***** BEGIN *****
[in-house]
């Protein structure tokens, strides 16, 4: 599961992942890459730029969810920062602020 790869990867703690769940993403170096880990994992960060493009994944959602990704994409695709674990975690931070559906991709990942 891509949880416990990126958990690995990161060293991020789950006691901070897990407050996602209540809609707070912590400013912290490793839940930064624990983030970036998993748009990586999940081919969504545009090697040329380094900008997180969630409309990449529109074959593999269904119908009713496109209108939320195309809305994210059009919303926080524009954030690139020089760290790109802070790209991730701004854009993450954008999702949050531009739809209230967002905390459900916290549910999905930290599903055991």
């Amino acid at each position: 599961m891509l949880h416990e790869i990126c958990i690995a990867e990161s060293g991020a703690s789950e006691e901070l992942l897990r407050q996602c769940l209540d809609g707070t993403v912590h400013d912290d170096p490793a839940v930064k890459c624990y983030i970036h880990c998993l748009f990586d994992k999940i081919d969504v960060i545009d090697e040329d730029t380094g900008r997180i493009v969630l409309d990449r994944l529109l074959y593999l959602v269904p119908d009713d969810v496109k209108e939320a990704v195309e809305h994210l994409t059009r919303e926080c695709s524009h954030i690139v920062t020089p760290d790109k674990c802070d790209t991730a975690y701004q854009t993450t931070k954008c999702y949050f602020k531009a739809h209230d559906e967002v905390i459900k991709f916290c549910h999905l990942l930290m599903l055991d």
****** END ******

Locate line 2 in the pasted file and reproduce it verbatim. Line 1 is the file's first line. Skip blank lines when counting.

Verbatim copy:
């Protein structure tokens, strides 16, 4: 599961992942890459730029969810920062602020 790869990867703690769940993403170096880990994992960060493009994944959602990704994409695709674990975690931070559906991709990942 891509949880416990990126958990690995990161060293991020789950006691901070897990407050996602209540809609707070912590400013912290490793839940930064624990983030970036998993748009990586999940081919969504545009090697040329380094900008997180969630409309990449529109074959593999269904119908009713496109209108939320195309809305994210059009919303926080524009954030690139020089760290790109802070790209991730701004854009993450954008999702949050531009739809209230967002905390459900916290549910999905930290599903055991």